Central bank reserve managers are still searching for yield after the credit turmoil and more than half view derivatives as an attractive asset class to invest foreign exchange reserves, a survey showed on Monday.
A survey of 51 official reserve managers controlling reserves worth $2.39 trillion -- just under 38% of the world’s total -- also found central banks preferring AA-rated government bonds. The survey only asked for their preferences outside tripe-A holdings. The preference shows how the ongoing credit crunch has put renewed emphasis on preserving safety and liquidity, even within the category of higher-yielding central bank investments. More than 90% of the respondents surveyed by specialist magazine Central Banking Publications said the global financial turmoil had an impact on their reserve management policy, with one in five saying a major one. “The recent crisis has of course been a reminder of the risk associated with non-government bonds etc: the yield pick-up is not a free lunch. However, we still believe that there are long-term risk premia and diversification benefits to be had from investing in non-government bonds,” one European central bank reserve manager said.
Nearly 60% of the respondents said derivatives were a more attractive class now than 12 months ago, while around 40% said corporate bonds with ratings above triple-B, agency paper and commodities were more attractive. Almost one in five of those polled said they saw Mortgage-Backed Securities (MBS) as more attractive than this time last year even given the housing and mortgage-related chaos of the past six months. “For agencies and MBS, the spreads are attractive, which is an incentive to invest in them. Derivatives are an effective vehicle to modify portfolio positioning especially in volatile environments,” two reserve managers from Americas said. “The re-pricing of risk that has occurred during the last few months has created attractive investment opportunities among lower-rated securities and alternative asset classes. In contrast, flight to quality has caused a significant decrease in rates on highly rated government paper to multi-year lows.”
However, more than 90% said corporate bonds below triple B ratings and Asset Backed Securities are less attractive, while 81% saw MBS as less attractive. Eighty-three percent of them said AA-rated government bonds were more attractive compared with a year ago.
Euro, yen favored
More than 60% of the managers reported an increase in the proportion of euros in their reserves in the previous 12 months. Half reduced the proportion of dollars, while 23% added yen. Twenty central banks reported no change or no significant change in their currency mix. Of those who had increased euros, two mentioned the changing structure of their national debt and another two identified currency diversification as factors influencing their policies. “Dollar weakness is the overriding consideration in the short-term. That is likely to reverse going forward,” a reserve manager from an African central bank said. Twenty nine managers use external managers to run a portion of reserves and the number has been steady since 2002. Most central banks outsource a relatively small portion of their reserves. Almost four out of five respondents said external managers were responsible for less than 10% of reserves.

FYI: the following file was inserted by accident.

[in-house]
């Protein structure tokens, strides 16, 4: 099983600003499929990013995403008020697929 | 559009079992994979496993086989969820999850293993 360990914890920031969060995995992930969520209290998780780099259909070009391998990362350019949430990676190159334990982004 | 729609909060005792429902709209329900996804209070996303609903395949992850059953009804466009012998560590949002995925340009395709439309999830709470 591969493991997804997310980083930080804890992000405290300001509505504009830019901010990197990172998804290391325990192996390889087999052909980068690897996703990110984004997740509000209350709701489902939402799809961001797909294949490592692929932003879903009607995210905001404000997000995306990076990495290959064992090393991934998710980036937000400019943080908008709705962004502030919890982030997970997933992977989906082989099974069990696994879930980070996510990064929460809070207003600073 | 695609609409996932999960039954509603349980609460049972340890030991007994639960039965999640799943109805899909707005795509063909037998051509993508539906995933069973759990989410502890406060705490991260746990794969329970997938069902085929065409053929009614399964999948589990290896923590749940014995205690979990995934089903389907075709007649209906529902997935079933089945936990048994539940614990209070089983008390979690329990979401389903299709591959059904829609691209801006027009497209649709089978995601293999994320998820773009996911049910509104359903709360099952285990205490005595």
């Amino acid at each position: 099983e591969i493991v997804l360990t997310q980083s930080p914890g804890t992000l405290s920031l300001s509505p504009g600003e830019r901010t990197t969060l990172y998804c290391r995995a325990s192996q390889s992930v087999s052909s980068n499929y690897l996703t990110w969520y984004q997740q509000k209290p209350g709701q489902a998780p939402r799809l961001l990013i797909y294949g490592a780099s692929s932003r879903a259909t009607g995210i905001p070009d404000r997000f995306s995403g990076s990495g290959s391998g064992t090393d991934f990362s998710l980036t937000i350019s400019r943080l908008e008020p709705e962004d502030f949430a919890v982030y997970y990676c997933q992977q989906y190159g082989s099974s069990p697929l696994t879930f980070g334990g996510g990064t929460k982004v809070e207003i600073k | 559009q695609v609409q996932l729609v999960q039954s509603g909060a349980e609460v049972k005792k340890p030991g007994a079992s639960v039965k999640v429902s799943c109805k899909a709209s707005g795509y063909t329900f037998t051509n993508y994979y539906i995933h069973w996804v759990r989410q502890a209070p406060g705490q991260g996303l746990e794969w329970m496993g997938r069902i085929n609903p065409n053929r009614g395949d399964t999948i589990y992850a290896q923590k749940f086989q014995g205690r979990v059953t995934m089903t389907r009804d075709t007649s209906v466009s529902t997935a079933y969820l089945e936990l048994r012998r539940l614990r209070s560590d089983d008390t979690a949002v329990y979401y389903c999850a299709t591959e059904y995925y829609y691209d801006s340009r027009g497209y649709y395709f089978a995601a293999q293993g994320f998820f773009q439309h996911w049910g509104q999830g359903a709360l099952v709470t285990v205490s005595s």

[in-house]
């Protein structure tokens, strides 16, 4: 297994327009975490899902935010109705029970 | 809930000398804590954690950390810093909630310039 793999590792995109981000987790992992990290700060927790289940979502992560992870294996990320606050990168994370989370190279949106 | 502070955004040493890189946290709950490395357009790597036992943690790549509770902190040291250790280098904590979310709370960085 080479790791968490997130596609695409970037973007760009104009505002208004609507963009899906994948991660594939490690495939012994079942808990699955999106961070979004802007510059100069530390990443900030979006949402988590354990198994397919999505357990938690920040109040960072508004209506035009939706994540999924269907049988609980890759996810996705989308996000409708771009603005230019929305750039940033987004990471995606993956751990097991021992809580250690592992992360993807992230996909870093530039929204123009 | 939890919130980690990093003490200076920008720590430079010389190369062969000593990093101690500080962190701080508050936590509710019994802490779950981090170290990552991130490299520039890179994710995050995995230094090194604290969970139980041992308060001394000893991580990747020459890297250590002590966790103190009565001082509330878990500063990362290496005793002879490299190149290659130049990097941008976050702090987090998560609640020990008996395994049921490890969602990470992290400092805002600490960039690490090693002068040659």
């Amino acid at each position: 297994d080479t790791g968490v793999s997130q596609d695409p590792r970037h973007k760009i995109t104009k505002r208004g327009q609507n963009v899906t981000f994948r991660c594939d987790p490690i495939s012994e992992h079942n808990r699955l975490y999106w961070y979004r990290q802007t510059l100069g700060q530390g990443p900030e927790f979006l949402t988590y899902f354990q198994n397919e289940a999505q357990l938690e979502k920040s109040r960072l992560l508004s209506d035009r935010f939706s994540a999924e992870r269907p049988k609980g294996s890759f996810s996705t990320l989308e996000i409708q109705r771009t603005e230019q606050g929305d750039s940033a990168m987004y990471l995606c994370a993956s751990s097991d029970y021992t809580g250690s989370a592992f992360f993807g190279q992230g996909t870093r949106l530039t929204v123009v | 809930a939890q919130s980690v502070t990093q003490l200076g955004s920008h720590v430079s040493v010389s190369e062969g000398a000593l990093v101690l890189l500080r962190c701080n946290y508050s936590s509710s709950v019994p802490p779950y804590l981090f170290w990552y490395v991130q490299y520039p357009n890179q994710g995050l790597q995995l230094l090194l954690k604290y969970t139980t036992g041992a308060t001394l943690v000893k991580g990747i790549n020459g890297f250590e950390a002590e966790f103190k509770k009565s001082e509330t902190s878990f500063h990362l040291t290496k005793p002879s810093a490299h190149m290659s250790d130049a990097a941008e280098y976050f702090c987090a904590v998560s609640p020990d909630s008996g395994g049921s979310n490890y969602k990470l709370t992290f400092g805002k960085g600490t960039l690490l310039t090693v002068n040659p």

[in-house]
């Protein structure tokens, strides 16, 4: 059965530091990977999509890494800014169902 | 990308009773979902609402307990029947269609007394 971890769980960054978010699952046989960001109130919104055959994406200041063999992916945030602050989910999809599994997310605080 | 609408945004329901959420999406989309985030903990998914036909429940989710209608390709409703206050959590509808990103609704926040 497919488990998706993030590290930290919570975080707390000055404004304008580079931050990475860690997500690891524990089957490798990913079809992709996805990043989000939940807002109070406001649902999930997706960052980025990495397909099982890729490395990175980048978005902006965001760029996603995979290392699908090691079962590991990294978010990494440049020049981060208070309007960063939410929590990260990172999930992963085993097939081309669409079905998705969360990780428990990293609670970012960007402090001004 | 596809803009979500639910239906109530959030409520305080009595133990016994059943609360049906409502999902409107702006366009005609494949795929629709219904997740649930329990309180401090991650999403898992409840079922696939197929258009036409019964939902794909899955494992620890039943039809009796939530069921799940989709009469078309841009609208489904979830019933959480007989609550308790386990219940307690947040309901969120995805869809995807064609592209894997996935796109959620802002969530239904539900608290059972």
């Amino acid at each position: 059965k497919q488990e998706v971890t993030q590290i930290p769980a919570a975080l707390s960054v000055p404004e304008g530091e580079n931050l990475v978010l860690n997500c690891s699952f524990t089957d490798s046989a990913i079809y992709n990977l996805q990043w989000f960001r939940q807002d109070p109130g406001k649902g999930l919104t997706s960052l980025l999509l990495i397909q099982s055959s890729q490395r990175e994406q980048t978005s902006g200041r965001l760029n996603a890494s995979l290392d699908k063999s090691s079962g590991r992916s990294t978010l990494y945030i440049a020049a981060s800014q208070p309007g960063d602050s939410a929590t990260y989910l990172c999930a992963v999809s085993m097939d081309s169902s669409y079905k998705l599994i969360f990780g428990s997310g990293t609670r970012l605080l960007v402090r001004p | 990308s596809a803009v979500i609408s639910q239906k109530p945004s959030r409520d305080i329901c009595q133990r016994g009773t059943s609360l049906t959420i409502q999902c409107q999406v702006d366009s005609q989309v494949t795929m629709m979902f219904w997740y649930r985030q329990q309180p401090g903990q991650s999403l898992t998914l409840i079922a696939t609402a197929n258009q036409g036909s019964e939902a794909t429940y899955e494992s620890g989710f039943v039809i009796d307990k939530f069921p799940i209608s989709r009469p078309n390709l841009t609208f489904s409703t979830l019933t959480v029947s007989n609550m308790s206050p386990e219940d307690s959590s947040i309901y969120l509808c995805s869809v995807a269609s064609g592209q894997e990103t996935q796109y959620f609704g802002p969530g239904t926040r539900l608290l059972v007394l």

Central banks face a wide variety of challenges in their relationships with external managers. The most common aspect was to do with performance. “The past performance of managers that we observe when they work for us tends to be a good predictor of how they will perform in the future,” a Middle Eastern central banker said. “However, we have not yet found a satisfactory way of getting this information before signing a new manager.” Another manager from Americas said: “In terms of excess return, the results have been slightly disappointing since professional asset managers subject to the same constraints as the internal management team have not achieved, on average, any significant out-performance relative to the central bank’s staff or the benchmark.”
Many respondents felt growth of sovereign wealth funds (SWFs) and increasing publicity would have an impact in the areas of increased pressure for disclosure and change in investment strategy. “The growth of SWFs could have implications for investment strategy, disclosure, risk management, etc. of central banks’ reserves. However, we need to take differences in purpose and institutional setting into consideration when we compare central banks’ reserves with SWFs,” an Asian reserve manager said.
The survey was sponsored by Royal Bank of Scotland (Reuters)